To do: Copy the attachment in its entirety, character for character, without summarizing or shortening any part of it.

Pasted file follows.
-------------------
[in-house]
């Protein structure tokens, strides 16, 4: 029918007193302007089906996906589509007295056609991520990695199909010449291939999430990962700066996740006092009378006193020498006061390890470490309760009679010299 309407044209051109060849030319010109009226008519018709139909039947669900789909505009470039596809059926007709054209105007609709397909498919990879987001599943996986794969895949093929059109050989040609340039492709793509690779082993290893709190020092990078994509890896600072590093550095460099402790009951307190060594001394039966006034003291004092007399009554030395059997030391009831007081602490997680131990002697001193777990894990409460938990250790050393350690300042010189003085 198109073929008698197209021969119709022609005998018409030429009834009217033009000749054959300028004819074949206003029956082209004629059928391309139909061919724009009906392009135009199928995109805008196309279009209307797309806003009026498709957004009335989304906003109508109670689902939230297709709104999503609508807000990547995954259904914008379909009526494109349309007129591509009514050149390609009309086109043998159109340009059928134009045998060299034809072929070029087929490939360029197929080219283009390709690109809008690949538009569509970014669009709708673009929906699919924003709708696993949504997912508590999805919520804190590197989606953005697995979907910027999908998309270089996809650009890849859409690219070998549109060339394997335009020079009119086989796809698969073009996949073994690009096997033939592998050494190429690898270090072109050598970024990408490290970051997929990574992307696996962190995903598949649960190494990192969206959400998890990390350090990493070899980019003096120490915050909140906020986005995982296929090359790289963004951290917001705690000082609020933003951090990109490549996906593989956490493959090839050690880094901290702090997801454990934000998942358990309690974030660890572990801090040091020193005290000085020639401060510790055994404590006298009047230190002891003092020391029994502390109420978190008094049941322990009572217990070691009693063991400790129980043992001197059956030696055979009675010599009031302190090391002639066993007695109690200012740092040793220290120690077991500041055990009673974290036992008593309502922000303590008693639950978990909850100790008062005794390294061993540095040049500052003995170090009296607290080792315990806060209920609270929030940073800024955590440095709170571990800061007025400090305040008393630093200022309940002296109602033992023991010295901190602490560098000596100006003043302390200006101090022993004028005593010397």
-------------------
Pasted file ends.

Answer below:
[in-house]
């Protein structure tokens, strides 16, 4: 029918007193302007089906996906589509007295056609991520990695199909010449291939999430990962700066996740006092009378006193020498006061390890470490309760009679010299 309407044209051109060849030319010109009226008519018709139909039947669900789909505009470039596809059926007709054209105007609709397909498919990879987001599943996986794969895949093929059109050989040609340039492709793509690779082993290893709190020092990078994509890896600072590093550095460099402790009951307190060594001394039966006034003291004092007399009554030395059997030391009831007081602490997680131990002697001193777990894990409460938990250790050393350690300042010189003085 198109073929008698197209021969119709022609005998018409030429009834009217033009000749054959300028004819074949206003029956082209004629059928391309139909061919724009009906392009135009199928995109805008196309279009209307797309806003009026498709957004009335989304906003109508109670689902939230297709709104999503609508807000990547995954259904914008379909009526494109349309007129591509009514050149390609009309086109043998159109340009059928134009045998060299034809072929070029087929490939360029197929080219283009390709690109809008690949538009569509970014669009709708673009929906699919924003709708696993949504997912508590999805919520804190590197989606953005697995979907910027999908998309270089996809650009890849859409690219070998549109060339394997335009020079009119086989796809698969073009996949073994690009096997033939592998050494190429690898270090072109050598970024990408490290970051997929990574992307696996962190995903598949649960190494990192969206959400998890990390350090990493070899980019003096120490915050909140906020986005995982296929090359790289963004951290917001705690000082609020933003951090990109490549996906593989956490493959090839050690880094901290702090997801454990934000998942358990309690974030660890572990801090040091020193005290000085020639401060510790055994404590006298009047230190002891003092020391029994502390109420978190008094049941322990009572217990070691009693063991400790129980043992001197059956030696055979009675010599009031302190090391002639066993007695109690200012740092040793220290120690077991500041055990009673974290036992008593309502922000303590008693639950978990909850100790008062005794390294061993540095040049500052003995170090009296607290080792315990806060209920609270929030940073800024955590440095709170571990800061007025400090305040008393630093200022309940002296109602033992023991010295901190602490560098000596100006003043302390200006101090022993004028005593010397």